7. COMPARISON SHOP WITH UNIT PRICES. Don’t compare the ticket price of two items, compare the unit price (e.g. “$0.49 per oz), which is the smaller number to the left of the ticket price. This takes all the guess-work (or mental math) out of knowing if the larger package or different brand actually saves you money. Look at the prices and sizes in the sale ads also. For example, there were two different stores advertising potatoes for $1.99 each but then I saw that one store was selling their 5 pound bag for $1.99 and the other store’s $1.99 bag was actually a 10 pound bag… twice as much for the same price. Bulk buying doesn’t always save you money either. I’ve seen canned vegetables and broths at the warehouse stores (sold in multi-packs) that were 69 to 89 cents each and when on sale at the grocery stores were 49 to 69 cents each. The more you know what your grocery items usually cost, the more you’ll know when something’s a great buy.
  8. SHOP THE CLEARANCE SECTIONS. Usually each department will have a clearance section that contains foods that are about to expire, have been discontinued, are out of season, or just aren’t selling well at that particular location. The meats are typically 30 to 50% off and if you put them in the freezer before the expiration date, they’ll be just fine. Day-old breads (great for bread crumbs or feeding the birds) and doughnuts are usually up to 50% off (they are only a day old….if you buy a box of doughnuts and don’t eat the entire container that day, the next day they will be “day-old” and you’re probably going to still eat them). I buy all my holiday items like paper products or dishes after the holiday has passed when they are on clearance from 75 to 90% off and store them for the following year….they don’t “expire.”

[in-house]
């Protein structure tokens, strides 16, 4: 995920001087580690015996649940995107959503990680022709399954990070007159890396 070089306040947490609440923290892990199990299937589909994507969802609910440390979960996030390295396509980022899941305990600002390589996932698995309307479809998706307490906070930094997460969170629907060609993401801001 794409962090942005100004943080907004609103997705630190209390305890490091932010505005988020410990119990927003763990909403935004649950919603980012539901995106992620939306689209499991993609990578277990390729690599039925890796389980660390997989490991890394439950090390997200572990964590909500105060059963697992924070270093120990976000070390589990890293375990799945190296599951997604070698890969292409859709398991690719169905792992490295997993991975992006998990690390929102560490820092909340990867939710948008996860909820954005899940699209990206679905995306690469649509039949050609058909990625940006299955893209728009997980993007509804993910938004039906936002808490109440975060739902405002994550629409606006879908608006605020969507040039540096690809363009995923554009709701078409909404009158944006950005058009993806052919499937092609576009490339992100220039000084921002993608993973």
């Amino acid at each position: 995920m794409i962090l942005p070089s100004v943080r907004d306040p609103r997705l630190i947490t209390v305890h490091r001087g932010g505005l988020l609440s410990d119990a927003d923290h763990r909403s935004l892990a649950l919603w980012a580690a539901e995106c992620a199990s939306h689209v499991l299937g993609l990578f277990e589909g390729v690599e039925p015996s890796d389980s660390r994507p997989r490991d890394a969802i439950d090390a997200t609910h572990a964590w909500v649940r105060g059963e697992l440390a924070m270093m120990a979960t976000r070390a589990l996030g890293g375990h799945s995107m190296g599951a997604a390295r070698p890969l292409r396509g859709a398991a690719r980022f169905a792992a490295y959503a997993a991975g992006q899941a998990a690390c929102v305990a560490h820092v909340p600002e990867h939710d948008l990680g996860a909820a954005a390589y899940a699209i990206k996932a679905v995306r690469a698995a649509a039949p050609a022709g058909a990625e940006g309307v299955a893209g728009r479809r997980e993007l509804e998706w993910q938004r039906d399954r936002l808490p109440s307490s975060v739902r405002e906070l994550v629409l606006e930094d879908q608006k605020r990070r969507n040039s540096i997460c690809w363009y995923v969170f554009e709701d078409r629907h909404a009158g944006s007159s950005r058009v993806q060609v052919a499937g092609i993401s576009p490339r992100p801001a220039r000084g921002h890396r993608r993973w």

9. PULL FROM THE BACK IN THE DAIRY SECTION. The newer items are usually stocked from the back so the older products are in the front. If you want a couple of extra days (before the expiration date), pull your milk, eggs, yogurt, sour creams, etc., from the rear of the shelves.
  10. STOCK UP ON BARGAIN BUYS AND SEASONAL PRODUCE. When produce is in season it’s typically lower in price. If the store has an exceptionally good price for produce that can be frozen (beans, broccoli, peppers, onions, etc.) buy them and freeze what you can’t use before they go bad. For vegetables like the broccoli or beans, simply blanch in salted water, drain off the water, and put in freezer bags. For items like peppers and onions, you don’t want to freeze them whole. Instead, chop and then freeze. You can pull out a handful and toss in eggs, potatoes, casseroles, stews, etc. With meats, poultry and fish that are on sale, you can pat off all the liquid (liquid on meats can cause freezer burn when frozen), wrap individually, and put in a large freezer bag. Then you can pull out exactly the amount of pieces you need as you need them.
  11. AVOID THE HEALTH AND BEAUTY ITEMS. These will seldom if ever be priced lower than drugstores and the larger discount stores. You are paying higher prices at the grocery store for the “convenience.”
  12. SHAKE OFF WATER FROM PRODUCE. If you’re paying for produce by the weight, shake off the water from the mister before you bag it…water adds weight to the overall cost.
  13. And last but not least... WATCH THE SCANNER AND CHECK YOUR RECEIPT. There are many times something is marked down that doesn’t scan at the sale price. The times I don’t check my receipt or watch the scanner are the times I get home, realize I was overcharged and have to go back to the store…save time (and money) by checking before you leave.